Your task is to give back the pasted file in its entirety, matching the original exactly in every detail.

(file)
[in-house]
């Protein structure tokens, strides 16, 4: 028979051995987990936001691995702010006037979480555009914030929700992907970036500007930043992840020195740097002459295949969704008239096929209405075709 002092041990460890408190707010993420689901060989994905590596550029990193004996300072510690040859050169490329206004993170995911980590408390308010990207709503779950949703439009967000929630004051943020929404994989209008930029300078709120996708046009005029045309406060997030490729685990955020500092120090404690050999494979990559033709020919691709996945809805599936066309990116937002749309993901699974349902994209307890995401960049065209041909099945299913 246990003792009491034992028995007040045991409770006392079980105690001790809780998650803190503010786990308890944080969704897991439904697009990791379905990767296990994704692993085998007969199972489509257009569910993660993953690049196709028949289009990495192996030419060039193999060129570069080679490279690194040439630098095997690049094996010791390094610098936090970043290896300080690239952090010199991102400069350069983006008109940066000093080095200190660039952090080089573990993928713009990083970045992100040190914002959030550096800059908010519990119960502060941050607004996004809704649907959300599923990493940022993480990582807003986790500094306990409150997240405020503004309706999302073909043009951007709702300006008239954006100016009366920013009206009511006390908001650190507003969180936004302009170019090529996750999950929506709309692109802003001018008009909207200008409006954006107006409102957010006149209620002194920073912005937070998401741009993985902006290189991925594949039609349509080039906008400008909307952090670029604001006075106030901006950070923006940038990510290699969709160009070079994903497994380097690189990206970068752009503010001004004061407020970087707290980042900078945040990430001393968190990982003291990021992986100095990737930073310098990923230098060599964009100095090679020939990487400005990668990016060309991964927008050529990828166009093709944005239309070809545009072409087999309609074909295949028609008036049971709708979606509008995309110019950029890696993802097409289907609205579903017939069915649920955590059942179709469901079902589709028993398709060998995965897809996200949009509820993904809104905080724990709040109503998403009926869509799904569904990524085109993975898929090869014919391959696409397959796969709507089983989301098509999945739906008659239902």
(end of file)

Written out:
[in-house]
């Protein structure tokens, strides 16, 4: 028979051995987990936001691995702010006037979480555009914030929700992907970036500007930043992840020195740097002459295949969704008239096929209405075709 002092041990460890408190707010993420689901060989994905590596550029990193004996300072510690040859050169490329206004993170995911980590408390308010990207709503779950949703439009967000929630004051943020929404994989209008930029300078709120996708046009005029045309406060997030490729685990955020500092120090404690050999494979990559033709020919691709996945809805599936066309990116937002749309993901699974349902994209307890995401960049065209041909099945299913 246990003792009491034992028995007040045991409770006392079980105690001790809780998650803190503010786990308890944080969704897991439904697009990791379905990767296990994704692993085998007969199972489509257009569910993660993953690049196709028949289009990495192996030419060039193999060129570069080679490279690194040439630098095997690049094996010791390094610098936090970043290896300080690239952090010199991102400069350069983006008109940066000093080095200190660039952090080089573990993928713009990083970045992100040190914002959030550096800059908010519990119960502060941050607004996004809704649907959300599923990493940022993480990582807003986790500094306990409150997240405020503004309706999302073909043009951007709702300006008239954006100016009366920013009206009511006390908001650190507003969180936004302009170019090529996750999950929506709309692109802003001018008009909207200008409006954006107006409102957010006149209620002194920073912005937070998401741009993985902006290189991925594949039609349509080039906008400008909307952090670029604001006075106030901006950070923006940038990510290699969709160009070079994903497994380097690189990206970068752009503010001004004061407020970087707290980042900078945040990430001393968190990982003291990021992986100095990737930073310098990923230098060599964009100095090679020939990487400005990668990016060309991964927008050529990828166009093709944005239309070809545009072409087999309609074909295949028609008036049971709708979606509008995309110019950029890696993802097409289907609205579903017939069915649920955590059942179709469901079902589709028993398709060998995965897809996200949009509820993904809104905080724990709040109503998403009926869509799904569904990524085109993975898929090869014919391959696409397959796969709507089983989301098509999945739906008659239902």